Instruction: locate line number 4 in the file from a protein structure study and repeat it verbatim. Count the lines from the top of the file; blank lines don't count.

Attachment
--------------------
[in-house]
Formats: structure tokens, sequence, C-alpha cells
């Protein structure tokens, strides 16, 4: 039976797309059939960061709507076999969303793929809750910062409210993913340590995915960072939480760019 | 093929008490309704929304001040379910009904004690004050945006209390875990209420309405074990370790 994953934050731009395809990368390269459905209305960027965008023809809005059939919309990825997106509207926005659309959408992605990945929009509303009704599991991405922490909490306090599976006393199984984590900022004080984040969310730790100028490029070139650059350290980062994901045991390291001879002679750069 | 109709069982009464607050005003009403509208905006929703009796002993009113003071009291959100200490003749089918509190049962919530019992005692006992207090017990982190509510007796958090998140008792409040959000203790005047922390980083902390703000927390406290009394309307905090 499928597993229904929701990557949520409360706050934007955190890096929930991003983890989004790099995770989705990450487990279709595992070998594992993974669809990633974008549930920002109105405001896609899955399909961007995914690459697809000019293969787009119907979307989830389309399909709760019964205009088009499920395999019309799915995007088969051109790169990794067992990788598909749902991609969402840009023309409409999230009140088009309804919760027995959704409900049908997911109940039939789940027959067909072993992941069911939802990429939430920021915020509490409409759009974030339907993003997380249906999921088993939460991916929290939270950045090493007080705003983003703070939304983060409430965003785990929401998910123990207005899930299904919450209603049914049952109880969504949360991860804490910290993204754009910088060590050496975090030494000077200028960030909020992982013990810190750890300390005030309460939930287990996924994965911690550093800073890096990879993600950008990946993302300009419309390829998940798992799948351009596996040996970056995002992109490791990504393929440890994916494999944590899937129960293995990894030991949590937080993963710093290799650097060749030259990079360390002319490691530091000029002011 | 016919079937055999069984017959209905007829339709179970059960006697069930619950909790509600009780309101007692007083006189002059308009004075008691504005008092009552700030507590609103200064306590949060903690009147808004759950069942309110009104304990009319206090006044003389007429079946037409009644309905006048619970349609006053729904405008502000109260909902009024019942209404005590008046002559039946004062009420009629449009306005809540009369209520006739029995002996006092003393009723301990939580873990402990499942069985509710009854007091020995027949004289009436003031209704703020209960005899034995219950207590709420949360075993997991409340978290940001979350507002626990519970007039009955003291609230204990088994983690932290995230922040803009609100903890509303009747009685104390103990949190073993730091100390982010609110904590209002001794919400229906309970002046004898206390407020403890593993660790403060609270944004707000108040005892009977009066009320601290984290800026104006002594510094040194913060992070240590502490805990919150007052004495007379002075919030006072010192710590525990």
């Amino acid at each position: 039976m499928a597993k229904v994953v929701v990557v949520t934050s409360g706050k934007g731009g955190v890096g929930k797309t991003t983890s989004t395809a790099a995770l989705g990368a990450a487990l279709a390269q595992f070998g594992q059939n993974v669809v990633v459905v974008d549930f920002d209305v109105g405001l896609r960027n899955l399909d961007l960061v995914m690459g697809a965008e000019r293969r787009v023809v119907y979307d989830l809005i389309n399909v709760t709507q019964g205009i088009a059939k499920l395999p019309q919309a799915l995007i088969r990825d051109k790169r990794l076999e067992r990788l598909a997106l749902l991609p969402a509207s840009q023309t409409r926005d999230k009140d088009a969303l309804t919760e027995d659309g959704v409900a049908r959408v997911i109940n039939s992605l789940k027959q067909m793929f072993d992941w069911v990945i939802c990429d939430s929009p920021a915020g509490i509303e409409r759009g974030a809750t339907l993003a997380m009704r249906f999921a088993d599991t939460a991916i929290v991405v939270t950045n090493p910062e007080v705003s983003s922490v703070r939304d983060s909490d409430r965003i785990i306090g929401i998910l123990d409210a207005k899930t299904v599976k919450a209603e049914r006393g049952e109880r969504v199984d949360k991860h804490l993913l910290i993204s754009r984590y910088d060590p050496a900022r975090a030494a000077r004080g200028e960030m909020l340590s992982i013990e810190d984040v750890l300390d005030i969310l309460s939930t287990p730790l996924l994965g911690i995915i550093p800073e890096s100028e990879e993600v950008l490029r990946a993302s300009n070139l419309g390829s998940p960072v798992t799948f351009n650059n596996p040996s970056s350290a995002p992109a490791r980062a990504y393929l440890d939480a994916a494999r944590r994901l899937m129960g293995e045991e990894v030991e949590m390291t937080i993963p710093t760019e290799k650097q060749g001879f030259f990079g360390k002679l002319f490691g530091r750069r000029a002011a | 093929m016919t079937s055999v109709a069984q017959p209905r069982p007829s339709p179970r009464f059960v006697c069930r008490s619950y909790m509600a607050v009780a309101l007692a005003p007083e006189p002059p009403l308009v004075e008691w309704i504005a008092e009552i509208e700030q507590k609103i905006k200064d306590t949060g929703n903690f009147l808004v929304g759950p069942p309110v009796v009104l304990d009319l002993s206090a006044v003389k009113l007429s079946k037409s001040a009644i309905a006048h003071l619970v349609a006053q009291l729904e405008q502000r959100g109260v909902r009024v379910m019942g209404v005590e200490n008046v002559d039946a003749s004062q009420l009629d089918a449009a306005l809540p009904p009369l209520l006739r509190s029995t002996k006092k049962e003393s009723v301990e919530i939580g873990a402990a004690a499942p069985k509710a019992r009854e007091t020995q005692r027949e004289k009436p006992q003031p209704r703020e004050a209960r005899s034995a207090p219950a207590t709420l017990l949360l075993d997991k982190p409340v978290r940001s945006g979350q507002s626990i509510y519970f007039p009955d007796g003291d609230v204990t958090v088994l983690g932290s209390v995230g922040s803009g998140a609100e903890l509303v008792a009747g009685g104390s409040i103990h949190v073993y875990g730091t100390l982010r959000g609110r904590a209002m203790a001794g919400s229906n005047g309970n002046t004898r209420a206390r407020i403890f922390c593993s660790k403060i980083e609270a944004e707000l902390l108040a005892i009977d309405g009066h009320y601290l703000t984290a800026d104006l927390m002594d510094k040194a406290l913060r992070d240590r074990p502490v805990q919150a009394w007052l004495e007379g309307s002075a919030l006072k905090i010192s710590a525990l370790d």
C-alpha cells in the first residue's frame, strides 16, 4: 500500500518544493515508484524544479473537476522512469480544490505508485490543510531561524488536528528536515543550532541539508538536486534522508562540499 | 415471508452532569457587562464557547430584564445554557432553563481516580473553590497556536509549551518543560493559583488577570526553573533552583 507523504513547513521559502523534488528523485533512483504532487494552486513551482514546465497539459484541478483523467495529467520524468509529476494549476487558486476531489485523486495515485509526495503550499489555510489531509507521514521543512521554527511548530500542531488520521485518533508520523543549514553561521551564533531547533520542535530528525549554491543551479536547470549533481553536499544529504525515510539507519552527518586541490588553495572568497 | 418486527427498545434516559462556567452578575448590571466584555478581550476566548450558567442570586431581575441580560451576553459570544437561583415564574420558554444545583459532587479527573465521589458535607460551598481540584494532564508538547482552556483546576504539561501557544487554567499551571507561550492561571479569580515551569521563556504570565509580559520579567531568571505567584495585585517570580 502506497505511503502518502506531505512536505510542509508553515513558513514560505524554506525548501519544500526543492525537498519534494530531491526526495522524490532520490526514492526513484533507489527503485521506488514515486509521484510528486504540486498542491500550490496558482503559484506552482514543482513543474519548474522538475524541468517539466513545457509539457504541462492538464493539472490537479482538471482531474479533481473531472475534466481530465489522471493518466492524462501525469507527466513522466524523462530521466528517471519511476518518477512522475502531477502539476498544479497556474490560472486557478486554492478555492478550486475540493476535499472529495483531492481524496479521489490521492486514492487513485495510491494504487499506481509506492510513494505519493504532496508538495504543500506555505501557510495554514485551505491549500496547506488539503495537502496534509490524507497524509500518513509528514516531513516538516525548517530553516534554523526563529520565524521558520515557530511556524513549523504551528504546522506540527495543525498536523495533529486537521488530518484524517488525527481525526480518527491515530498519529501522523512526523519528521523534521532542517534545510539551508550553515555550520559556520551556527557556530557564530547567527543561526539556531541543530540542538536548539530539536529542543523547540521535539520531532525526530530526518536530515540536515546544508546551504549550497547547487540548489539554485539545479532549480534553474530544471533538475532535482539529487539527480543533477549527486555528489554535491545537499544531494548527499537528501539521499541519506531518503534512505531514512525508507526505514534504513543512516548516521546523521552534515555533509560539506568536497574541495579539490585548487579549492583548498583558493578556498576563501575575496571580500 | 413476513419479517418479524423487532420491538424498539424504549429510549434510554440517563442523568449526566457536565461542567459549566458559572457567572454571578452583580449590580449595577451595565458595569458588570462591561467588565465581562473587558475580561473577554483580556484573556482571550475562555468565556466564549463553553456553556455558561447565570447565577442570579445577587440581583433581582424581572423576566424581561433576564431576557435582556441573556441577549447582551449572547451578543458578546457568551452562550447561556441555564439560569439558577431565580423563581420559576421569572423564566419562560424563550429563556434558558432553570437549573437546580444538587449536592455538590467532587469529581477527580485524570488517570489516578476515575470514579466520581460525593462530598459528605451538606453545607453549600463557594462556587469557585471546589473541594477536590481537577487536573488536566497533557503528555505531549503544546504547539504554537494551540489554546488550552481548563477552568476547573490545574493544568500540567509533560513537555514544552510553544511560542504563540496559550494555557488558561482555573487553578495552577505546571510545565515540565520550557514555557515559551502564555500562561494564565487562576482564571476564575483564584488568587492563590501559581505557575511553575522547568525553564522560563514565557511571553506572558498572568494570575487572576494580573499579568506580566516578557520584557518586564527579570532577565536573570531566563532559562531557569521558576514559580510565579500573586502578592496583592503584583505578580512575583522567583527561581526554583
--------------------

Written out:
């Amino acid at each position: 039976m499928a597993k229904v994953v929701v990557v949520t934050s409360g706050k934007g731009g955190v890096g929930k797309t991003t983890s989004t395809a790099a995770l989705g990368a990450a487990l279709a390269q595992f070998g594992q059939n993974v669809v990633v459905v974008d549930f920002d209305v109105g405001l896609r960027n899955l399909d961007l960061v995914m690459g697809a965008e000019r293969r787009v023809v119907y979307d989830l809005i389309n399909v709760t709507q019964g205009i088009a059939k499920l395999p019309q919309a799915l995007i088969r990825d051109k790169r990794l076999e067992r990788l598909a997106l749902l991609p969402a509207s840009q023309t409409r926005d999230k009140d088009a969303l309804t919760e027995d659309g959704v409900a049908r959408v997911i109940n039939s992605l789940k027959q067909m793929f072993d992941w069911v990945i939802c990429d939430s929009p920021a915020g509490i509303e409409r759009g974030a809750t339907l993003a997380m009704r249906f999921a088993d599991t939460a991916i929290v991405v939270t950045n090493p910062e007080v705003s983003s922490v703070r939304d983060s909490d409430r965003i785990i306090g929401i998910l123990d409210a207005k899930t299904v599976k919450a209603e049914r006393g049952e109880r969504v199984d949360k991860h804490l993913l910290i993204s754009r984590y910088d060590p050496a900022r975090a030494a000077r004080g200028e960030m909020l340590s992982i013990e810190d984040v750890l300390d005030i969310l309460s939930t287990p730790l996924l994965g911690i995915i550093p800073e890096s100028e990879e993600v950008l490029r990946a993302s300009n070139l419309g390829s998940p960072v798992t799948f351009n650059n596996p040996s970056s350290a995002p992109a490791r980062a990504y393929l440890d939480a994916a494999r944590r994901l899937m129960g293995e045991e990894v030991e949590m390291t937080i993963p710093t760019e290799k650097q060749g001879f030259f990079g360390k002679l002319f490691g530091r750069r000029a002011a | 093929m016919t079937s055999v109709a069984q017959p209905r069982p007829s339709p179970r009464f059960v006697c069930r008490s619950y909790m509600a607050v009780a309101l007692a005003p007083e006189p002059p009403l308009v004075e008691w309704i504005a008092e009552i509208e700030q507590k609103i905006k200064d306590t949060g929703n903690f009147l808004v929304g759950p069942p309110v009796v009104l304990d009319l002993s206090a006044v003389k009113l007429s079946k037409s001040a009644i309905a006048h003071l619970v349609a006053q009291l729904e405008q502000r959100g109260v909902r009024v379910m019942g209404v005590e200490n008046v002559d039946a003749s004062q009420l009629d089918a449009a306005l809540p009904p009369l209520l006739r509190s029995t002996k006092k049962e003393s009723v301990e919530i939580g873990a402990a004690a499942p069985k509710a019992r009854e007091t020995q005692r027949e004289k009436p006992q003031p209704r703020e004050a209960r005899s034995a207090p219950a207590t709420l017990l949360l075993d997991k982190p409340v978290r940001s945006g979350q507002s626990i509510y519970f007039p009955d007796g003291d609230v204990t958090v088994l983690g932290s209390v995230g922040s803009g998140a609100e903890l509303v008792a009747g009685g104390s409040i103990h949190v073993y875990g730091t100390l982010r959000g609110r904590a209002m203790a001794g919400s229906n005047g309970n002046t004898r209420a206390r407020i403890f922390c593993s660790k403060i980083e609270a944004e707000l902390l108040a005892i009977d309405g009066h009320y601290l703000t984290a800026d104006l927390m002594d510094k040194a406290l913060r992070d240590r074990p502490v805990q919150a009394w007052l004495e007379g309307s002075a919030l006072k905090i010192s710590a525990l370790d």